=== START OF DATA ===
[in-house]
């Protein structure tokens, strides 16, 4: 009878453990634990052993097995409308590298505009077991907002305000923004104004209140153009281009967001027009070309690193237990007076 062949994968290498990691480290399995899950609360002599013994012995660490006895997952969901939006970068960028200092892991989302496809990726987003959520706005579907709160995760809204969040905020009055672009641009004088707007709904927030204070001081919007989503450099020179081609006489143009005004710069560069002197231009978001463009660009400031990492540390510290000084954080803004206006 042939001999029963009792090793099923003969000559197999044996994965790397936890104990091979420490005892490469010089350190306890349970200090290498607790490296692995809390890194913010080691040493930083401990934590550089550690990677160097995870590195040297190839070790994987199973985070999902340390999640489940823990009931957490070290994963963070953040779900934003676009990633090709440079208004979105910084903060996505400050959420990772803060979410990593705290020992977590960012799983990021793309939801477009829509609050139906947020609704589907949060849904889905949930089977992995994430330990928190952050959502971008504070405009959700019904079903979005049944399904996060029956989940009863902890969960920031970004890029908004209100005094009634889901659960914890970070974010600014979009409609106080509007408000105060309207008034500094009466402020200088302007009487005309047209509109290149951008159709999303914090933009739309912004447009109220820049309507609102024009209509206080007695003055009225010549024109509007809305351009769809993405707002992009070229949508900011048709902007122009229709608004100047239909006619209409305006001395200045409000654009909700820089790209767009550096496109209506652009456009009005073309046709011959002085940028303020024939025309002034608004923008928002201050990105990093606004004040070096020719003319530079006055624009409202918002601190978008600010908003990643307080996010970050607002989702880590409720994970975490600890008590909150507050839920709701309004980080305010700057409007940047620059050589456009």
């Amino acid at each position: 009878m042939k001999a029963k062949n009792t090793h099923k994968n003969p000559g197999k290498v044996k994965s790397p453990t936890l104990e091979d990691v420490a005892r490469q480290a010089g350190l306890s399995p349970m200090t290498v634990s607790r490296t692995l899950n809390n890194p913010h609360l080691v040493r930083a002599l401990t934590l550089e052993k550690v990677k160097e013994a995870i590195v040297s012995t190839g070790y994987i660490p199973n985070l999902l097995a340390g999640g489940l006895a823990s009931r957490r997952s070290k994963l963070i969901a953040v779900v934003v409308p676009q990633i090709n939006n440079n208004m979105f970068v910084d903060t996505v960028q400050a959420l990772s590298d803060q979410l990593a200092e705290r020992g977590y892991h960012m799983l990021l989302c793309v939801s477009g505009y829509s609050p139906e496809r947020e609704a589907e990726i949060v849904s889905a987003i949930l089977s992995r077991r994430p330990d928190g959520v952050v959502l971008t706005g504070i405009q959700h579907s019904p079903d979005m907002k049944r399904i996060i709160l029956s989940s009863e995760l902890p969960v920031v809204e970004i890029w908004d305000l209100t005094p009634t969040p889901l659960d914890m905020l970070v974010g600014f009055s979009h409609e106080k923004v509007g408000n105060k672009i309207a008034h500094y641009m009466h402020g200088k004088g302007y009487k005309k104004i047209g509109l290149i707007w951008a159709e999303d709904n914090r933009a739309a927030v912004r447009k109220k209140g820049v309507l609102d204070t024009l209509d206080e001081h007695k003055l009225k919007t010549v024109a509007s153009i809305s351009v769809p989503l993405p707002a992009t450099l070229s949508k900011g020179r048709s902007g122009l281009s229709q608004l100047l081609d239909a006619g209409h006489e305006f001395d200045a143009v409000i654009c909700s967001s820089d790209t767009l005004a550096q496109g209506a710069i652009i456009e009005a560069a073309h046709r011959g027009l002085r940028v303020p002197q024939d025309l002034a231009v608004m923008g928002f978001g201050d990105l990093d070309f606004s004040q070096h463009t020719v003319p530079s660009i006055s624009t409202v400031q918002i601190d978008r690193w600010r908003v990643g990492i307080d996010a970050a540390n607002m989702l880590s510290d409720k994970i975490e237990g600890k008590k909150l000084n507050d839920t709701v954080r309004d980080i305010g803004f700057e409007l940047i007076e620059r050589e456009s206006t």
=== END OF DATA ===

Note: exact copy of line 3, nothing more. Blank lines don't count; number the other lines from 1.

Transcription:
């Amino acid at each position: 009878m042939k001999a029963k062949n009792t090793h099923k994968n003969p000559g197999k290498v044996k994965s790397p453990t936890l104990e091979d990691v420490a005892r490469q480290a010089g350190l306890s399995p349970m200090t290498v634990s607790r490296t692995l899950n809390n890194p913010h609360l080691v040493r930083a002599l401990t934590l550089e052993k550690v990677k160097e013994a995870i590195v040297s012995t190839g070790y994987i660490p199973n985070l999902l097995a340390g999640g489940l006895a823990s009931r957490r997952s070290k994963l963070i969901a953040v779900v934003v409308p676009q990633i090709n939006n440079n208004m979105f970068v910084d903060t996505v960028q400050a959420l990772s590298d803060q979410l990593a200092e705290r020992g977590y892991h960012m799983l990021l989302c793309v939801s477009g505009y829509s609050p139906e496809r947020e609704a589907e990726i949060v849904s889905a987003i949930l089977s992995r077991r994430p330990d928190g959520v952050v959502l971008t706005g504070i405009q959700h579907s019904p079903d979005m907002k049944r399904i996060i709160l029956s989940s009863e995760l902890p969960v920031v809204e970004i890029w908004d305000l209100t005094p009634t969040p889901l659960d914890m905020l970070v974010g600014f009055s979009h409609e106080k923004v509007g408000n105060k672009i309207a008034h500094y641009m009466h402020g200088k004088g302007y009487k005309k104004i047209g509109l290149i707007w951008a159709e999303d709904n914090r933009a739309a927030v912004r447009k109220k209140g820049v309507l609102d204070t024009l209509d206080e001081h007695k003055l009225k919007t010549v024109a509007s153009i809305s351009v769809p989503l993405p707002a992009t450099l070229s949508k900011g020179r048709s902007g122009l281009s229709q608004l100047l081609d239909a006619g209409h006489e305006f001395d200045a143009v409000i654009c909700s967001s820089d790209t767009l005004a550096q496109g209506a710069i652009i456009e009005a560069a073309h046709r011959g027009l002085r940028v303020p002197q024939d025309l002034a231009v608004m923008g928002f978001g201050d990105l990093d070309f606004s004040q070096h463009t020719v003319p530079s660009i006055s624009t409202v400031q918002i601190d978008r690193w600010r908003v990643g990492i307080d996010a970050a540390n607002m989702l880590s510290d409720k994970i975490e237990g600890k008590k909150l000084n507050d839920t709701v954080r309004d980080i305010g803004f700057e409007l940047i007076e620059r050589e456009s206006t």